Commit to regular and balanced meals: Making time for meals, especially breakfast, is another keystone habit that helps everything else fall into place.  Even though you may have a smaller appetite, your body will reward your effort to meet your basic energy and protein needs.  Use your creativity and planning skills to keep it simple.

Get your rest: Recent studies have revealed what many have experienced first-hand: that sleep deprivation enhances appetite, and increases cravings for easy-to-overeat foods like sweets, chips, breads and pasta.  If that’s not enough, sleep deprivation zaps energy and enthusiasm for exercise.  (See column below)

Scan your food environment: You can limit the potential for mindless eating by keeping holiday sweets out of sight.  Rather than filling a jar with candy, use ornaments, candles or beads to spread holiday cheer.  Make an arrangement with co-workers and family to keep temptations out-of-sight. 

Avoid mindless eating: Approach meals, snacks and holiday events mindfully. Notice how your thoughts and emotions may affect your choices.  Take a few moments to organize your intentions; give yourself a time-out and a deep breath or two to stay on course.

Think your drink: Holiday beverages probably contain more calories than you realize and they don’t typically reduce one’s appetite for other foods.  In fact, alcohol may relax your resolve, so know yourself on that front.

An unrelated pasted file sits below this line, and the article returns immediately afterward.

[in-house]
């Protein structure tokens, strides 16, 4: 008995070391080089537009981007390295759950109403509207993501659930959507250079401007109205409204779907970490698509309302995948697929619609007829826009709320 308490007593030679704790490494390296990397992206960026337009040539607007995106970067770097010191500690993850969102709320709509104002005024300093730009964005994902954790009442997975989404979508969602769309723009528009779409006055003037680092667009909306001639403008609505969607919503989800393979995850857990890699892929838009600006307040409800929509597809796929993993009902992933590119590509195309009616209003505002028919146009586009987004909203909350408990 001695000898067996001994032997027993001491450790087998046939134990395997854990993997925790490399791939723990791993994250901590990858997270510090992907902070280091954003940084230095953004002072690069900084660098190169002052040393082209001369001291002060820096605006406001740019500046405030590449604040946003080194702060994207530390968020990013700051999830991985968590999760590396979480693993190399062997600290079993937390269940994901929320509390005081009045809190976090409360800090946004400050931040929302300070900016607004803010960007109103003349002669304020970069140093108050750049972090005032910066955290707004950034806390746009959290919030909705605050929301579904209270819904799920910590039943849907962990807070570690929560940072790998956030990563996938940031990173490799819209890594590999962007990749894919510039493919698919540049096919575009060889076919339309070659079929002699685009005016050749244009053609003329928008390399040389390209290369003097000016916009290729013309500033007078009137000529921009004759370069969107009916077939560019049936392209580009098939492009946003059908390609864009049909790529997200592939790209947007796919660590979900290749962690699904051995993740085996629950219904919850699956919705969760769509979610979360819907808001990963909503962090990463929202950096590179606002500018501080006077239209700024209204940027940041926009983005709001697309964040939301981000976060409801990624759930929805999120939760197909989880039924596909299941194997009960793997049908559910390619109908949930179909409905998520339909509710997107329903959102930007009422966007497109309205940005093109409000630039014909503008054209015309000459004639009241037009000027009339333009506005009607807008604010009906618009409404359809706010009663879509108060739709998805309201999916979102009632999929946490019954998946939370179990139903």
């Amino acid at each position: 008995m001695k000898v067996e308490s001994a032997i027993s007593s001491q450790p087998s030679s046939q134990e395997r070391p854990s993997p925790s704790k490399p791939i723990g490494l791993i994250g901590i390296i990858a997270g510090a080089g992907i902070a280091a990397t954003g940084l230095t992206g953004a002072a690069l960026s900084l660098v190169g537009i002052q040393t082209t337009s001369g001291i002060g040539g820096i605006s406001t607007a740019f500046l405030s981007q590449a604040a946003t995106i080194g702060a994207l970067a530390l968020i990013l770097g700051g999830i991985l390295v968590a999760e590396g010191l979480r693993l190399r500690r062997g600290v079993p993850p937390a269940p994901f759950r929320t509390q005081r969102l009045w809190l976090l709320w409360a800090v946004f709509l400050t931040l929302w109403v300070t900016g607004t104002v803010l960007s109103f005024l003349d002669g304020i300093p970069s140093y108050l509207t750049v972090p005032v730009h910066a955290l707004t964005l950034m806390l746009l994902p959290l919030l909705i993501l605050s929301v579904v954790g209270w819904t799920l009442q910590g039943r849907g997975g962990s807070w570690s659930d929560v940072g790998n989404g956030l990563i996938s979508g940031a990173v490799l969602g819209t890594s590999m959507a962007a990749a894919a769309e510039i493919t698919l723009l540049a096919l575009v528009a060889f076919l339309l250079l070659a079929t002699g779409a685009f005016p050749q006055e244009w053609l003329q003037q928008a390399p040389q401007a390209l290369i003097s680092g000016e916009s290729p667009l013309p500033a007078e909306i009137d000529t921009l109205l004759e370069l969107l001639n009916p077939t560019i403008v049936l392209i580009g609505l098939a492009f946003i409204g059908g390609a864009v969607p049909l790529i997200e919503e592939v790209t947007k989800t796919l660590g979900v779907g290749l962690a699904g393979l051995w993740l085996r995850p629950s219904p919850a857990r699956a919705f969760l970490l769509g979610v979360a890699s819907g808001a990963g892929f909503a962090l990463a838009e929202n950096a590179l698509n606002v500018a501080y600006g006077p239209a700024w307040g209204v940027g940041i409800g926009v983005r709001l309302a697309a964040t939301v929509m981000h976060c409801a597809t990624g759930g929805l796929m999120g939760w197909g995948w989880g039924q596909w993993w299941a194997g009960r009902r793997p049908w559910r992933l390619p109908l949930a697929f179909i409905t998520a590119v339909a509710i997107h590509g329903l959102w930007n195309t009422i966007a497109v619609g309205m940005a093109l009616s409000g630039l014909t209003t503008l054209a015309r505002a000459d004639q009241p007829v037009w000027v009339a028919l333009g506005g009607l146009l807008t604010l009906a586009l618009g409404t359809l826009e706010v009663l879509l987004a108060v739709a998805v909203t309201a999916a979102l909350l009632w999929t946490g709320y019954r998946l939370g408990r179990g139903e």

Be assertive: If the people around you seem to be forcing food on you or commenting on your choices, be prepared to stick up for yourself with a simple and assertive comeback such as “No thank you; it looks wonderful, but I have definitely had enough.” When you say it because you mean it and without apology, it isn’t so hard to do.

Focus on self-care and thankfulness: When you take good care of yourself, rather than over-extending and experiencing negative stress, you can be a better friend and family member to others and thankful for each new day.  


Until next time, here’s to healthy eating!

Lori Dodds, RD, LD, is a Registered Dietitian at The Corvallis Clinic Nutrition Services Department.

Follow me on Pinterest, Twitter and LinkedIn.